The most frequent dispute between homeowners and homeowners insurance companies in Florida involves whether water damages fall within the coverage of a homeowners policy. Because our state is humid and rainy, damage caused by water impacts many homeowners. Water leaks can cause devastating damage to a residence. Although water damage is frequently covered by homeowners policies, insurers often rely on the constant or repeated seepage exclusion to avoid water damage claims. This approach essentially uses an expert opinion and an inspection of the damage to deny long-term water damage from a broken pipe, burst supply line, or appliance leaks. An overview of the types of evidence insurance companies typically rely on to prove that these types of water damages are not covered follow:
Monthly water bills can provide persuasive evidence regarding the sudden occurrence of a water leak. If a pipe bursts or a toilet suddenly is affected by a massive leak, this type of sudden loss will usually be reflected in the water bills. When such a surge is not present, a slight increase in the bill over a period of months might suggest that the leak was a product of prolonged leakage.
The Fourth DCA of Florida in the case of Hoey v. State Farm relied on water bills in determining that a water damage claim was excluded. The court considered the persistent but marginal increase in water bills over a period of approximately three months. The court determined the persistent seepage escaped not from a pipe that suddenly leaked but from deterioration of the nylon used in the toilet supply line.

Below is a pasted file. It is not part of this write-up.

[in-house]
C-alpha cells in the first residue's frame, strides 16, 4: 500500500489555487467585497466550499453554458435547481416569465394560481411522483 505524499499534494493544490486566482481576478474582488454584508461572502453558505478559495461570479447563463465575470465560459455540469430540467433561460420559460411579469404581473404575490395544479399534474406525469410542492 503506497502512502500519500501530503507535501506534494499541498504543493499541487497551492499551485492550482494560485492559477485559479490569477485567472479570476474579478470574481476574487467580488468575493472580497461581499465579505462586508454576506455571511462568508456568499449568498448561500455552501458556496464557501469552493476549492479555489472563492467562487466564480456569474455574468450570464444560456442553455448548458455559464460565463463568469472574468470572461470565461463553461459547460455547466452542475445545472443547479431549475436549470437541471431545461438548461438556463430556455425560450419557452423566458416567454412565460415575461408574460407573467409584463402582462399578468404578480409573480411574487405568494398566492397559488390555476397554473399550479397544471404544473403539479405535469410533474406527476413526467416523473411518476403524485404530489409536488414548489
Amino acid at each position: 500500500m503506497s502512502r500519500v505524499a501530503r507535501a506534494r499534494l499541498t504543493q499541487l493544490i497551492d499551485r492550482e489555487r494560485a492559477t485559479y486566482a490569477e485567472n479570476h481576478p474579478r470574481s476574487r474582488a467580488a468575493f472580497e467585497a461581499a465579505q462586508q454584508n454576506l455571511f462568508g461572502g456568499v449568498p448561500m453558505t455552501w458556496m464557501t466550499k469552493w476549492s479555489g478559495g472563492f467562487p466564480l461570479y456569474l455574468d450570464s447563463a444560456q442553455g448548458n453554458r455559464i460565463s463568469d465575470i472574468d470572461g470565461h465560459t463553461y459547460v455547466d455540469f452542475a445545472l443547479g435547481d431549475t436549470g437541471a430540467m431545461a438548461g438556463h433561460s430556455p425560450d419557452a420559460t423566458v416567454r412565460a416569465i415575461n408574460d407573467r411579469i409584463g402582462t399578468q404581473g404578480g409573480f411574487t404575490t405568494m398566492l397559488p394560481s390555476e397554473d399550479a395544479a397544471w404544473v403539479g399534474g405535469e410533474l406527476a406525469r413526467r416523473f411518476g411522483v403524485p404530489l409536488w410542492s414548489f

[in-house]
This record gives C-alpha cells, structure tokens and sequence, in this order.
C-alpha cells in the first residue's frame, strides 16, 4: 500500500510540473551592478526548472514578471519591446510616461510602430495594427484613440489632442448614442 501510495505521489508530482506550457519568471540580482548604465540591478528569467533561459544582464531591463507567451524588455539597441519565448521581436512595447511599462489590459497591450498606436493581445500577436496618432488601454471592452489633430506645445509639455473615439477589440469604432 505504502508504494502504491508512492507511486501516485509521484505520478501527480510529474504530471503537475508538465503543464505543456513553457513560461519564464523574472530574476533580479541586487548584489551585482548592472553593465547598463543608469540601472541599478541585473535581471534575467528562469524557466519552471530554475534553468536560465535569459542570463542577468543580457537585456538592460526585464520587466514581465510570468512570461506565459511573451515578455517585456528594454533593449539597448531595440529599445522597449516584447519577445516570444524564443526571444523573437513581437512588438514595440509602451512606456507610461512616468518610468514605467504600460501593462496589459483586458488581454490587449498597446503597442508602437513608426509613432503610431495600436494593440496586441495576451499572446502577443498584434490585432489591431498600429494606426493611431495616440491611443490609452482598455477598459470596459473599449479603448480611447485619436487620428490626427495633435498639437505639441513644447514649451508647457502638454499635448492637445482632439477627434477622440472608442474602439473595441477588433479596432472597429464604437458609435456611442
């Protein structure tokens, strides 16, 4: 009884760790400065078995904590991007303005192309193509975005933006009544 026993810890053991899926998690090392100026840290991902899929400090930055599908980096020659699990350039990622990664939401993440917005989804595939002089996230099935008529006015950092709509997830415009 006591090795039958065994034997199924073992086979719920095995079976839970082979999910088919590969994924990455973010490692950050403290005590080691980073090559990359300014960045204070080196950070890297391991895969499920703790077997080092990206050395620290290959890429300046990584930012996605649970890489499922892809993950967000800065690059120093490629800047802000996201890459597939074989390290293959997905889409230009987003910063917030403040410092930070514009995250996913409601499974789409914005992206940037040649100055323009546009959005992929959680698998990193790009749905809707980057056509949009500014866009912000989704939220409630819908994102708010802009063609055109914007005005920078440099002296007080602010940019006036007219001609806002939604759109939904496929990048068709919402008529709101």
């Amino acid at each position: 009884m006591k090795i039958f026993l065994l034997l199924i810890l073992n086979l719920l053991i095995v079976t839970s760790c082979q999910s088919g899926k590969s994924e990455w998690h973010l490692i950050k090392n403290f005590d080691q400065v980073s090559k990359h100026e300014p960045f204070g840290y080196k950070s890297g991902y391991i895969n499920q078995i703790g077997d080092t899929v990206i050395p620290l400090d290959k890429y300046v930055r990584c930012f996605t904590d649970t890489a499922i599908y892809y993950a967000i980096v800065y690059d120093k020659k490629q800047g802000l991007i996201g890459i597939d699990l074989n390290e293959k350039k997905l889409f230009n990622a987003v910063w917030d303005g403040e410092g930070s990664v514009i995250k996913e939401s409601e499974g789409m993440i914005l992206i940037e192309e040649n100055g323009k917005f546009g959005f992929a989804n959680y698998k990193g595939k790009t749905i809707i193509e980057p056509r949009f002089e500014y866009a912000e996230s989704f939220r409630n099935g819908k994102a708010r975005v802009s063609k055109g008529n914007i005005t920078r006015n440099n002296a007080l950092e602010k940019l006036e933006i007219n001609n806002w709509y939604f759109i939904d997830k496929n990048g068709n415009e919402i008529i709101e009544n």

There are experts that might be used by insurance companies to evaluate water damage and attribute the loss to long-term seepage. Some of these experts will provide opinions on the appearance of the damaged materials because they contend certain types of post-exposure appearances of certain building material suggest prolonged exposure to water. Experts might even indicate that the type of damage to the materials allow the expert to determine the temperature of the water, which might be relevant in determining the duration of time the water caused damage.
The condition of the walls and cabinets impacted by the water often provides evidence that is used to establish a long-term water leak. If the particle board of a cabinet or drywall in a bathroom exhibit warping or staining, this will often be offered by the insurance company as evidence that the water damage was the result of seepage over a protracted period rather than a sudden loss. Policyholders might be faced with a challenge when trying to prove that water damage was caused by a single sudden leak if particle board cabinets have rings of deep brown stains or the wood is disintegrating and falling apart.
You can reach Miami Insurance Claims Lawyer J.P. Gonzalez-Sirgo by dialing his direct number at (786) 272-5841, calling the main office at (305) 461-1095, or Toll Free at 1 (866) 71-CLAIM or email Attorney Gonzalez-Sirgo directly at [email protected].